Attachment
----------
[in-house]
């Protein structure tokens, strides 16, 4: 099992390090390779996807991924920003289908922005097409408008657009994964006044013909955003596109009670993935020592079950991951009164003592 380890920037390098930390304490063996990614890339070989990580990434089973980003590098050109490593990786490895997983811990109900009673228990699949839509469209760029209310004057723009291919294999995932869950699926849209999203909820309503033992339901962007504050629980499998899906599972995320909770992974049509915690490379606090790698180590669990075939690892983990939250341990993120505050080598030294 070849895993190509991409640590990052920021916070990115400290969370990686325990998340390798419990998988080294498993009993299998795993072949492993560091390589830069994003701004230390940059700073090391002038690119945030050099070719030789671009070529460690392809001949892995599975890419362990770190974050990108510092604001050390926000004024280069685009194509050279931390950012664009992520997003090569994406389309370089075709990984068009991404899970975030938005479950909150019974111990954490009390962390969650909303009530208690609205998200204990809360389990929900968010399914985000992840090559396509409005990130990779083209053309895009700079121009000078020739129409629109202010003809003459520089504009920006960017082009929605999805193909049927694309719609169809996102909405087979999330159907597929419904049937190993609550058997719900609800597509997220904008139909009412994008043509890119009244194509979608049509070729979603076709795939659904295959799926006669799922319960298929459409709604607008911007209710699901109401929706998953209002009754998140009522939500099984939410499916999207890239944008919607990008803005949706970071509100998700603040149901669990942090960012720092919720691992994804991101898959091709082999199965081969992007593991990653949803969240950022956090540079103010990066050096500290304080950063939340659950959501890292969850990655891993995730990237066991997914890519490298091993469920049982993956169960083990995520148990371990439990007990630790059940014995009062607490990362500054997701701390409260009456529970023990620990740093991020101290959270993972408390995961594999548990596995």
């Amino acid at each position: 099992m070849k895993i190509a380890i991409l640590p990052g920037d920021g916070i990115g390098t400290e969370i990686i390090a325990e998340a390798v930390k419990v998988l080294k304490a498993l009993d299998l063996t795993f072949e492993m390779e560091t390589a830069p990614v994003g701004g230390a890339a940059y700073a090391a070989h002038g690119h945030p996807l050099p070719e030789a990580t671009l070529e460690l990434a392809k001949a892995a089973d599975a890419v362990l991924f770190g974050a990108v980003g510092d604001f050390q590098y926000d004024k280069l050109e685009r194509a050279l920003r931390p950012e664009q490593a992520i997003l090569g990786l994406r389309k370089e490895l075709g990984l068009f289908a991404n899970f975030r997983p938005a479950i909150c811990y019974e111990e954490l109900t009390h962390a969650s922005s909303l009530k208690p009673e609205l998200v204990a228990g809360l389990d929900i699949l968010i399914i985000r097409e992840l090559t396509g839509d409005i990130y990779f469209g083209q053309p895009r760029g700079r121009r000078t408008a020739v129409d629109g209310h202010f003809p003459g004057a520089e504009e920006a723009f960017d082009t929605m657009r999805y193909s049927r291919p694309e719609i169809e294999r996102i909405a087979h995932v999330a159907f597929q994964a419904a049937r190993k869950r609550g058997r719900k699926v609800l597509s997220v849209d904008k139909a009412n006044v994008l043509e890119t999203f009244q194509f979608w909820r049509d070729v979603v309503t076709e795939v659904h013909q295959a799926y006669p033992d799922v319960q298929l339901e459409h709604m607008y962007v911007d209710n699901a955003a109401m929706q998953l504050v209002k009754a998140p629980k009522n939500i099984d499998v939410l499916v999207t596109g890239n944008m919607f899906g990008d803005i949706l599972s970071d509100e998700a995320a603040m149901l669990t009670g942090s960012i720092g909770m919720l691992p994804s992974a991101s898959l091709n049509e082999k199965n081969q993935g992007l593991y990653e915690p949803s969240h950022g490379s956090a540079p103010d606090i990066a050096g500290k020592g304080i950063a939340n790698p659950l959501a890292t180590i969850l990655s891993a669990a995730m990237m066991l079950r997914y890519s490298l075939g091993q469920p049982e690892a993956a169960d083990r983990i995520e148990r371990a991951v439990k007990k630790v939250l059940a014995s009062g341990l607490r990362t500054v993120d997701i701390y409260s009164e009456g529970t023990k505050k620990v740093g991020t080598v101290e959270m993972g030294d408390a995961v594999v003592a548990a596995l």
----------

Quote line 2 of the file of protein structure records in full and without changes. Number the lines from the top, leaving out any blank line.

């Protein structure tokens, strides 16, 4: 099992390090390779996807991924920003289908922005097409408008657009994964006044013909955003596109009670993935020592079950991951009164003592 380890920037390098930390304490063996990614890339070989990580990434089973980003590098050109490593990786490895997983811990109900009673228990699949839509469209760029209310004057723009291919294999995932869950699926849209999203909820309503033992339901962007504050629980499998899906599972995320909770992974049509915690490379606090790698180590669990075939690892983990939250341990993120505050080598030294 070849895993190509991409640590990052920021916070990115400290969370990686325990998340390798419990998988080294498993009993299998795993072949492993560091390589830069994003701004230390940059700073090391002038690119945030050099070719030789671009070529460690392809001949892995599975890419362990770190974050990108510092604001050390926000004024280069685009194509050279931390950012664009992520997003090569994406389309370089075709990984068009991404899970975030938005479950909150019974111990954490009390962390969650909303009530208690609205998200204990809360389990929900968010399914985000992840090559396509409005990130990779083209053309895009700079121009000078020739129409629109202010003809003459520089504009920006960017082009929605999805193909049927694309719609169809996102909405087979999330159907597929419904049937190993609550058997719900609800597509997220904008139909009412994008043509890119009244194509979608049509070729979603076709795939659904295959799926006669799922319960298929459409709604607008911007209710699901109401929706998953209002009754998140009522939500099984939410499916999207890239944008919607990008803005949706970071509100998700603040149901669990942090960012720092919720691992994804991101898959091709082999199965081969992007593991990653949803969240950022956090540079103010990066050096500290304080950063939340659950959501890292969850990655891993995730990237066991997914890519490298091993469920049982993956169960083990995520148990371990439990007990630790059940014995009062607490990362500054997701701390409260009456529970023990620990740093991020101290959270993972408390995961594999548990596995």